We also unveiled a new electronic project documentation system. Details of each flowmeter supplied as part of a single project – for example, all the flow meters supplied for a particular chemical injection skid – will be held at a unique URL. The website will include items such as calibration certificates, PMI certificates and material certificates as well as specifications, manuals and instructions.

The address of the website will be printed on a chemical-resistant and wear-resistant label securely attached to each meter. The label will also carry a QR code linking to the website which will make it easy for service personnel on site to call up all the documentation on a smart phone by simply pointing it at the label. We believe most customers will note down the simple address and access it from a control room.

LM QR code
Litre Meter QR code allows remote access to documentation

Flowmeter selection and calibration – How well do you need to know it?

What factors should you look for in flowmeter selection relating to the output or display?

  1. Precision. Often misunderstood, but in the most part, it’s what matters in measurement. It’s the degree to which repeated measurements under unchanged conditions show the same results.
  2. Accuracy. The degree of closeness of measurements of a quantity to that quantity’s actual (true) value.
  3. Linearity. For flowmeters it’s the curve of accuracy compared against flow rate.
  4. Resolution. If the digital display only has 3 digits then selection of the units has more effect than the accuracy (etc.) of the meter itself. For example, set up with a maximum of 110 US gallons/min the resolution of ±1 US gallon per minute is 1% at best and 5 or 10% or worse at lower flows. Changing over to litres improves the resolution by a factor of 4. More importantly this shows the value of having enough display digits to match the users requirements and, probably, the accuracy of the meter.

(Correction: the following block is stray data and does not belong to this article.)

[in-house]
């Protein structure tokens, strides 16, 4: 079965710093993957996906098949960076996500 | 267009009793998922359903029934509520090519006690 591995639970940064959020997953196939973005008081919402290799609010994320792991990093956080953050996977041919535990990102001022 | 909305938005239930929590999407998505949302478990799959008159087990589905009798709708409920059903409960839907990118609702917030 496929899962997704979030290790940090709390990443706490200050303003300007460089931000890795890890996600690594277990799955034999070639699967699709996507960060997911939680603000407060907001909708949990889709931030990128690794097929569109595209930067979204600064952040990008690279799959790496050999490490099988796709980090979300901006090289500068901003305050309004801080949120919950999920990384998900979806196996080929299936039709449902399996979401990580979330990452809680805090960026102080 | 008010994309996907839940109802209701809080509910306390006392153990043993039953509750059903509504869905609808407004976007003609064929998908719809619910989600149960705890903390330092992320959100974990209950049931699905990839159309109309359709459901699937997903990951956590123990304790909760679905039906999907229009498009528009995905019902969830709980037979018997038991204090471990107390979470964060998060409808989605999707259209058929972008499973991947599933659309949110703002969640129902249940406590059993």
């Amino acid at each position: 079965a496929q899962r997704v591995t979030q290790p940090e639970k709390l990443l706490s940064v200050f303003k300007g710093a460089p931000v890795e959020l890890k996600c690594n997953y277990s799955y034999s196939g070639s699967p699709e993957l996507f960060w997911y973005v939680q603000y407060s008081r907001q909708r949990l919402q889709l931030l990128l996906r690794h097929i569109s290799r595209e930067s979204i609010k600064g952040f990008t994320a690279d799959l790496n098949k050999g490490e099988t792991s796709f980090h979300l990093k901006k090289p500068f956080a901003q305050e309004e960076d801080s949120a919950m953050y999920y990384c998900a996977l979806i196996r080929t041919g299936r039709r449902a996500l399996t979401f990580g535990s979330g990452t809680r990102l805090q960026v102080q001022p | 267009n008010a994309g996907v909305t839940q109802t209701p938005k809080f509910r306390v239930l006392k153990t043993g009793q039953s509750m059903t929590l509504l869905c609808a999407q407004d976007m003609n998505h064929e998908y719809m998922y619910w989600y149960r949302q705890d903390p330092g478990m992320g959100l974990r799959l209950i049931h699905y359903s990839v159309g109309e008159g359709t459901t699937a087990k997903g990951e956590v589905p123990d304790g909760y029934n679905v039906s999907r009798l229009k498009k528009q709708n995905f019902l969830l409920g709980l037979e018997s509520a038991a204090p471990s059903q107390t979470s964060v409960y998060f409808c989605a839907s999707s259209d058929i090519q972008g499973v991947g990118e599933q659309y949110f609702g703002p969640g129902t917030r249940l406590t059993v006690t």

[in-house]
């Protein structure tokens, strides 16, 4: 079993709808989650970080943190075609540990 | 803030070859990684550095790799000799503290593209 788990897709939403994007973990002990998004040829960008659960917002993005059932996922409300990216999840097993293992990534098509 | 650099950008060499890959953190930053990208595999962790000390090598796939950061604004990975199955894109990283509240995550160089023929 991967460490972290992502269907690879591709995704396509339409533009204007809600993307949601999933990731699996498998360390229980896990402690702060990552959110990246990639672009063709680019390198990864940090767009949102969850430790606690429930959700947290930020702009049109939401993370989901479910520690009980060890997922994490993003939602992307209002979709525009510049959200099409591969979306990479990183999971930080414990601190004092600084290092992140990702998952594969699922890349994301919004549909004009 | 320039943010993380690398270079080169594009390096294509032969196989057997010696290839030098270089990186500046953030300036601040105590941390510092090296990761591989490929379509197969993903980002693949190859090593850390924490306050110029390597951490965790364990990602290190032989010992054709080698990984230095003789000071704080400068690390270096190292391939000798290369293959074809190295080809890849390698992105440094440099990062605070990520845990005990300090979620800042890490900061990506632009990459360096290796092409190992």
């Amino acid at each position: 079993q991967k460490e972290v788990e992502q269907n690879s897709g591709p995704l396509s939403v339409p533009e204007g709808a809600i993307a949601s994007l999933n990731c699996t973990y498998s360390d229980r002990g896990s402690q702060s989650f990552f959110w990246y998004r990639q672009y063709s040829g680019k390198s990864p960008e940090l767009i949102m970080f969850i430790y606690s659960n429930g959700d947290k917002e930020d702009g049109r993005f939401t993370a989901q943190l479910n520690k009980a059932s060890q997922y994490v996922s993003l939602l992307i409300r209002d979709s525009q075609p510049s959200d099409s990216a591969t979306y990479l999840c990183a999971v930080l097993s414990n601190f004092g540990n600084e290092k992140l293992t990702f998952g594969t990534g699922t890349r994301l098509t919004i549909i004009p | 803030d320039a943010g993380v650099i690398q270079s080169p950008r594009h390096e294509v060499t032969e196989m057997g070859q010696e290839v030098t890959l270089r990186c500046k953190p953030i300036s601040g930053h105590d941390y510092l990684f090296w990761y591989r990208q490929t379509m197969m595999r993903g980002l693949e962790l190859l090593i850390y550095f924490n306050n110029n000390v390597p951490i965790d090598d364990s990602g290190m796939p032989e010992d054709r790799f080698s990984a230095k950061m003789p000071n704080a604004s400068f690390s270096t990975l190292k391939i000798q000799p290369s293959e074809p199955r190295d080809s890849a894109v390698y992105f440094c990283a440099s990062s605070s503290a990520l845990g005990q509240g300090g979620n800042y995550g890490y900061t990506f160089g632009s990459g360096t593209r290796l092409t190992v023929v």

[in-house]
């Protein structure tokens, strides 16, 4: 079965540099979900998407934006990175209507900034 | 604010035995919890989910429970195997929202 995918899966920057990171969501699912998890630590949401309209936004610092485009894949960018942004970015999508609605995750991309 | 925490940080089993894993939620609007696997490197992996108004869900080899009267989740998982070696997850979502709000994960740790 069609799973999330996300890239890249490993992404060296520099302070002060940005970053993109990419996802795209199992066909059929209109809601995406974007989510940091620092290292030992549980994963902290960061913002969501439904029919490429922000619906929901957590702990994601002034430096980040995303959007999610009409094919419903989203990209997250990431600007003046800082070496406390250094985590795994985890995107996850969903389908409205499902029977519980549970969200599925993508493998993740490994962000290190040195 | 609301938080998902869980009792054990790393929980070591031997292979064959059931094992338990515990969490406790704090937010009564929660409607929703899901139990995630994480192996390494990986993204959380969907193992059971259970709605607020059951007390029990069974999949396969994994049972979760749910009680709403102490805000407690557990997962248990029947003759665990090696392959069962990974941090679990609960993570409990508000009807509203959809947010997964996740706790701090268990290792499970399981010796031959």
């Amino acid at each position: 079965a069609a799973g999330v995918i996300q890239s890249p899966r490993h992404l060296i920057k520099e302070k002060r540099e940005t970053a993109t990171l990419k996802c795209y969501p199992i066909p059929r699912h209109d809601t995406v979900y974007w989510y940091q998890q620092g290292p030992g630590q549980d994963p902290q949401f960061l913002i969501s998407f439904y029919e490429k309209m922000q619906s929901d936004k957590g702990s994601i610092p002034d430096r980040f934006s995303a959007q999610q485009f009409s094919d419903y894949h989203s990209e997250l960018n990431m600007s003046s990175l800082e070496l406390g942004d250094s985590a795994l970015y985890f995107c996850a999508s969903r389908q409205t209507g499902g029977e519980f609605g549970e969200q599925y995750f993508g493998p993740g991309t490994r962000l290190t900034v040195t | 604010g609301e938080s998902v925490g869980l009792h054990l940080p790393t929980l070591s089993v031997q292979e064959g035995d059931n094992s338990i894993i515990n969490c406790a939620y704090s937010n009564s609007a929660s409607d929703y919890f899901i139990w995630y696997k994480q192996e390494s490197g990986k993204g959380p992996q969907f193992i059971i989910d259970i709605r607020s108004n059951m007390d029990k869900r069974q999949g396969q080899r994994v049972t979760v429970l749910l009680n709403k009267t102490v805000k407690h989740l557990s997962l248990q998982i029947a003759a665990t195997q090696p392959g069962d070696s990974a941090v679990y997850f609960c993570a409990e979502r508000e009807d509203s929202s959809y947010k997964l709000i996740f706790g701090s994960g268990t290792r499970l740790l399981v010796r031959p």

5. Traceability. So the supplier gives you a set of data, a claim of performance. All meaningless without reference to something solid, something comparable like a National Standard.
  6. ISO 5725. According to ISO 5725-1, the terms trueness and precision are used to describe the accuracy of a measurement. Trueness refers to the closeness of the mean of the measurement results to the actual (true) value and precision refers to the closeness of agreement within individual results. Therefore, according to the ISO standard, the term “accuracy” refers to both trueness and precision.
  7. ISO17025. Simply a laboratory standard: General requirements for the competence of testing and calibration laboratories.
  8. Repeatability. Another word meaning precision but often taken as the closeness of one set of results to some more with conditions unchanged. Probably should include some reference to time and:
  9. Hysteresis. In some systems the precision varies according to whether the flow is increasing to the measurement point or decreasing. In particular near the start-up flow rate it may be found that, with the flow increasing from zero, the meter provides an output at ‘x’ whilst, when the flow decreases the meter may continue to provide an output at lower than ‘x’.
  10. Long term accuracy. This could be restated as: will it measure the same tomorrow as it does today and what about next year?
  11. Recalibration. The periodicity at which the meter should be recalibrated is not set in stone. Some meter types are less stable than others. Where the meter is used to calculate tax or fiscal amounts then a daily recalibration is sometimes necessary. In a benign fluid, with flow rates kept within bounds then others might need checking every 10 years. Litre Meter recommend a yearly check at first, analysis of the results, then an increased period depending on the customers needs.
  12. On site calibration. Whilst every flowmeter that Litre Meter manufactures is calibrated in laboratory conditions on a similar fluid and at a steady flow rate there are differences such as meter orientation and pressure pulsation.  Whilst pressure pulsation won’t affect positive displacement meters it can have a severe effect on turbines, for example. So Litre Meter recommend that each meter is calibrated in-situ. Various techniques are described in the flowmeter manual.

Expert recommendations form Litre Meter – the flow measurement specialists.